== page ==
Our Voice: CREHST transitions into a new beginning and end

May 1, 2013 

It's not immediate, but the CRESHT museum will close.

And while we're sad to see it go, the museum's end is a sign of a long-awaited new beginning.

When the Hanford Reach National Monument was formed and talk of an interpretive center linked to the site began, CREHST -- the Columbia River Exhibition of History and Technology -- already had plans for a bigger building and a fundraising campaign to make that happen.

But it didn't make sense to have two entities with similar missions and competing capital campaigns, so CREHST and the Friends of the Hanford Reach Interpretive Center decided to work together and an alliance was formed with the Richland Public Facilities District using $7 million in sales tax bonds to build a regional facility.

The bond described the center as two-fold, the CREHST museum and science center and an interpretive center to tell the story of the monument. Construction was to begin in 2004.

We all know that that did not happen, and the plans for the Reach struggled for nearly a decade before finally scaling down its once grand scope and moving forward with a smaller facility, with a much smaller price tag. Work has begun on the facility and it is expected to open in June 2014.

While the plans for the Reach gained and lost momentum over the years, CREHST was left in a bit of limbo. Supporters wanted to move forward with plans for an expanded museum on George Washington Way. If you've seen the old cream and maroon bus from that road, you know the size of the small facility that is CREHST.

The $1 million that was pledged by Battelle for a new museum was transferred to the Reach at the company's wishes.

CREHST stood firm that no transition would take place until construction finally began on the Reach. That day -- one that many thought would never arrive -- came March 7. CREHST's director, Ellen Low, resigned and is moving back to England.

Things had also changed recently at the Department of Energy, which had long contracted with CREHST, to be the curator of the Hanford collection of historical items, and the two could not agree to a new contract.

That means the DOE is taking back items at the museum that are owned by the federal government, which is not an easy task as some items may have been donated by individuals but still be federal property.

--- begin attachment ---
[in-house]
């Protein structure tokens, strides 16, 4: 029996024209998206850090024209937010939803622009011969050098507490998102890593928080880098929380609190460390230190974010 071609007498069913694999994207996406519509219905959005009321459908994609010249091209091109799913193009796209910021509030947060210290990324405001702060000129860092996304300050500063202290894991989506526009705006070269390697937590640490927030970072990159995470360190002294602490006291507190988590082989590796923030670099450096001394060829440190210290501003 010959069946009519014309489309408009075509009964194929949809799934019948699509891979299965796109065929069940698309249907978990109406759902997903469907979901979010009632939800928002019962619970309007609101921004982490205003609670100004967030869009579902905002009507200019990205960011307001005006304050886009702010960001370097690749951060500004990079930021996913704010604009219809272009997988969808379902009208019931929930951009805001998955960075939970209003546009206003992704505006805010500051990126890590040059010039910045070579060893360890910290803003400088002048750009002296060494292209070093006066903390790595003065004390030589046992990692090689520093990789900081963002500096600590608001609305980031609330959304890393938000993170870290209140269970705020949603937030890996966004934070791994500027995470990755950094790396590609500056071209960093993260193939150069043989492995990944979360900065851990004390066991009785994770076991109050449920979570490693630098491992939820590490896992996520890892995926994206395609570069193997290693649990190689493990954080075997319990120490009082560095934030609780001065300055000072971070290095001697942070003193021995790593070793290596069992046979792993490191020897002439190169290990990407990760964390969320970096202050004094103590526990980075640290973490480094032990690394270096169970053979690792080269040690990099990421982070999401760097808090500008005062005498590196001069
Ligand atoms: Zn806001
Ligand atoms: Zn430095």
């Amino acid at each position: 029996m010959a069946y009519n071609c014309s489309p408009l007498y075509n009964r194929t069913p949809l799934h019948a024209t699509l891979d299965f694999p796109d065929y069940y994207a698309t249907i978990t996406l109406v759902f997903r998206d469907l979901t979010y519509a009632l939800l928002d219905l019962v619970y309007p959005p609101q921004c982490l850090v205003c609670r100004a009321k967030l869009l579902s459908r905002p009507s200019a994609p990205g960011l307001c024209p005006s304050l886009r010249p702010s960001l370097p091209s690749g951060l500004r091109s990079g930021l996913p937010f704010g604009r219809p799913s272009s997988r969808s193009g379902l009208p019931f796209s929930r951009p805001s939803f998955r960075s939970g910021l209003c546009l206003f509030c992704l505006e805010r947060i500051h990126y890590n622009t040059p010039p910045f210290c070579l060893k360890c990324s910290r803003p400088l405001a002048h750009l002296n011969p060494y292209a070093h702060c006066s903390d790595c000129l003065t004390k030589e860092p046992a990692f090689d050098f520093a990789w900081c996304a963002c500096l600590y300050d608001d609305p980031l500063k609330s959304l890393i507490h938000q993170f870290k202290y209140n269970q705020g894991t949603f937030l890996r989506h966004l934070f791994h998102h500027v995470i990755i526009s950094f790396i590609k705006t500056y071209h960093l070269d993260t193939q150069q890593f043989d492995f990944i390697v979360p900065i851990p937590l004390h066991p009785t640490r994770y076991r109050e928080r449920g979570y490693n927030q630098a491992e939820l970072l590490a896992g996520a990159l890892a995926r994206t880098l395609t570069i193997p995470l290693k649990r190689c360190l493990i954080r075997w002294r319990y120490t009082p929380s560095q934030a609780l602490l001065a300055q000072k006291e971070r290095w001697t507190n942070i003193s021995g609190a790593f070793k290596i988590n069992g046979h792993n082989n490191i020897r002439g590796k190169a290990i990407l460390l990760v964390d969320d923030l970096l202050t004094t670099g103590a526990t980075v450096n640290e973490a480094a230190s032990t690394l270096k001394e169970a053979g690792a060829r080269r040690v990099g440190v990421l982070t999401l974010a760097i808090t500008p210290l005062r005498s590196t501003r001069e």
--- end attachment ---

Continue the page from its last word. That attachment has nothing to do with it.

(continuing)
A transition team with representatives from CREHST, the Reach and the Richland Public Facilities District began talks months ago.

With a scaled-down Reach Interpretive Center, there will be less room to share the story of Hanford that is now told at CREHST.

It is not known just how much of the collection remaining at CREHST after the DOE has recovered its items will be displayed at the time of the grand opening of the Reach next year.

The Reach team will look through the collection later this month and determine what will be the best fit.

Space is being held in the rotating gallery and the entry way is another option, and the intent is to have some items on display on opening day.

For its part, DOE says the "ultimate idea is to keep the collection together so it can be displayed and interpreted."

DOE will work on a long-term solution to make its collection available to the community.

The Reach hopes to be a part of the plan, working on ideas and funding to finish the basement of its new facility, giving it the ability to bid to be the home of the DOE collection down the road.

The primary and permanent exhibit, which will be showcased at the opening of the Reach, is being funded by the U.S. Department of Fish and Wildlife. That means it will tell that story of nature and all its wonder, focusing on the history of the region, beginning with the Ice Age floods.

Hanford likely would be a small part of that very long story, but not the focus.

We understand and applaud the Reach's revised plan to start small with a tight budget and expand if and when funding becomes available. Just getting the doors open will go far to restore community interest.

Telling the Hanford story from World War II through the Cold War is an important part of our history.

We hope eventually to be able to see the full story and artifacts from DOE and CREHST given their due at the Reach, but that will take time and money.

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